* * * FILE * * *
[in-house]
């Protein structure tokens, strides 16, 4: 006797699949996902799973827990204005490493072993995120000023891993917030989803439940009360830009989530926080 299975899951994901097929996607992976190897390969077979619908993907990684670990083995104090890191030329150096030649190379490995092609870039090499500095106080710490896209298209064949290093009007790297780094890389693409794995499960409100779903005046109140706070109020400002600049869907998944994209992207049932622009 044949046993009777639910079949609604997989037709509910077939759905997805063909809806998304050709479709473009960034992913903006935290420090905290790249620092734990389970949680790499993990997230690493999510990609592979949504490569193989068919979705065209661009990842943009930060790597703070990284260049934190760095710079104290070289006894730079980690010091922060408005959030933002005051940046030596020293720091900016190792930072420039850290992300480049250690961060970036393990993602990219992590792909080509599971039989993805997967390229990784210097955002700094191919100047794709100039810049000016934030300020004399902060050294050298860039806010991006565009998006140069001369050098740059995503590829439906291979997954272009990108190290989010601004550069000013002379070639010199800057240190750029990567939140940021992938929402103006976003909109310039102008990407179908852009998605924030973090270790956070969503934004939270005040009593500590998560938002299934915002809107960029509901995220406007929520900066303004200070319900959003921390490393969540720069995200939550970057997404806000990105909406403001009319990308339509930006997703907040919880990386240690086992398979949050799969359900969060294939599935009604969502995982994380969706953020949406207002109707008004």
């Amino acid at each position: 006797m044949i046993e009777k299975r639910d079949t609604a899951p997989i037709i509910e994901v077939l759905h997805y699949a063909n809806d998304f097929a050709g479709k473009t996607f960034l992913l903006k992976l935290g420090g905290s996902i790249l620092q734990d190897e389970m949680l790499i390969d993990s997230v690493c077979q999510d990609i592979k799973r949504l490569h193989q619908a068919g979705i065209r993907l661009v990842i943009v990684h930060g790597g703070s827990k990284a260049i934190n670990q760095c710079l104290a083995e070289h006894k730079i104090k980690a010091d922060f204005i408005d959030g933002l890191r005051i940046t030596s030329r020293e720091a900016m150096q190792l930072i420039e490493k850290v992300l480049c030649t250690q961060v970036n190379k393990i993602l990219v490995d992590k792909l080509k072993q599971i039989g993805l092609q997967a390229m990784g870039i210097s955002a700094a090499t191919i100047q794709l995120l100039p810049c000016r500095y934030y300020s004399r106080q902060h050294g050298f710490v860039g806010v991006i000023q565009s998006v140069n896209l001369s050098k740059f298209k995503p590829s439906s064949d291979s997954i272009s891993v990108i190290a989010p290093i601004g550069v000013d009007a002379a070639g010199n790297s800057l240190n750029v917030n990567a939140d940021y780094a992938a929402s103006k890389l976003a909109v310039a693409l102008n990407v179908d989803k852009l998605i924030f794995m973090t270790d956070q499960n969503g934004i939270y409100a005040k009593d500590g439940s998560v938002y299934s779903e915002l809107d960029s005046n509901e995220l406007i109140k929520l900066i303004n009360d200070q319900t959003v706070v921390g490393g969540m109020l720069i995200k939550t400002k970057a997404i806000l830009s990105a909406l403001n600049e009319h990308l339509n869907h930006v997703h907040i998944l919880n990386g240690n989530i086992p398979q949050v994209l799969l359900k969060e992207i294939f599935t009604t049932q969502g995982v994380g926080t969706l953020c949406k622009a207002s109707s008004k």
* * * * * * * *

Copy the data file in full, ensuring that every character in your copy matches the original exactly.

[in-house]
């Protein structure tokens, strides 16, 4: 006797699949996902799973827990204005490493072993995120000023891993917030989803439940009360830009989530926080 299975899951994901097929996607992976190897390969077979619908993907990684670990083995104090890191030329150096030649190379490995092609870039090499500095106080710490896209298209064949290093009007790297780094890389693409794995499960409100779903005046109140706070109020400002600049869907998944994209992207049932622009 044949046993009777639910079949609604997989037709509910077939759905997805063909809806998304050709479709473009960034992913903006935290420090905290790249620092734990389970949680790499993990997230690493999510990609592979949504490569193989068919979705065209661009990842943009930060790597703070990284260049934190760095710079104290070289006894730079980690010091922060408005959030933002005051940046030596020293720091900016190792930072420039850290992300480049250690961060970036393990993602990219992590792909080509599971039989993805997967390229990784210097955002700094191919100047794709100039810049000016934030300020004399902060050294050298860039806010991006565009998006140069001369050098740059995503590829439906291979997954272009990108190290989010601004550069000013002379070639010199800057240190750029990567939140940021992938929402103006976003909109310039102008990407179908852009998605924030973090270790956070969503934004939270005040009593500590998560938002299934915002809107960029509901995220406007929520900066303004200070319900959003921390490393969540720069995200939550970057997404806000990105909406403001009319990308339509930006997703907040919880990386240690086992398979949050799969359900969060294939599935009604969502995982994380969706953020949406207002109707008004």
């Amino acid at each position: 006797m044949i046993e009777k299975r639910d079949t609604a899951p997989i037709i509910e994901v077939l759905h997805y699949a063909n809806d998304f097929a050709g479709k473009t996607f960034l992913l903006k992976l935290g420090g905290s996902i790249l620092q734990d190897e389970m949680l790499i390969d993990s997230v690493c077979q999510d990609i592979k799973r949504l490569h193989q619908a068919g979705i065209r993907l661009v990842i943009v990684h930060g790597g703070s827990k990284a260049i934190n670990q760095c710079l104290a083995e070289h006894k730079i104090k980690a010091d922060f204005i408005d959030g933002l890191r005051i940046t030596s030329r020293e720091a900016m150096q190792l930072i420039e490493k850290v992300l480049c030649t250690q961060v970036n190379k393990i993602l990219v490995d992590k792909l080509k072993q599971i039989g993805l092609q997967a390229m990784g870039i210097s955002a700094a090499t191919i100047q794709l995120l100039p810049c000016r500095y934030y300020s004399r106080q902060h050294g050298f710490v860039g806010v991006i000023q565009s998006v140069n896209l001369s050098k740059f298209k995503p590829s439906s064949d291979s997954i272009s891993v990108i190290a989010p290093i601004g550069v000013d009007a002379a070639g010199n790297s800057l240190n750029v917030n990567a939140d940021y780094a992938a929402s103006k890389l976003a909109v310039a693409l102008n990407v179908d989803k852009l998605i924030f794995m973090t270790d956070q499960n969503g934004i939270y409100a005040k009593d500590g439940s998560v938002y299934s779903e915002l809107d960029s005046n509901e995220l406007i109140k929520l900066i303004n009360d200070q319900t959003v706070v921390g490393g969540m109020l720069i995200k939550t400002k970057a997404i806000l830009s990105a909406l403001n600049e009319h990308l339509n869907h930006v997703h907040i998944l919880n990386g240690n989530i086992p398979q949050v994209l799969l359900k969060e992207i294939f599935t009604t049932q969502g995982v994380g926080t969706l953020c949406k622009a207002s109707s008004k």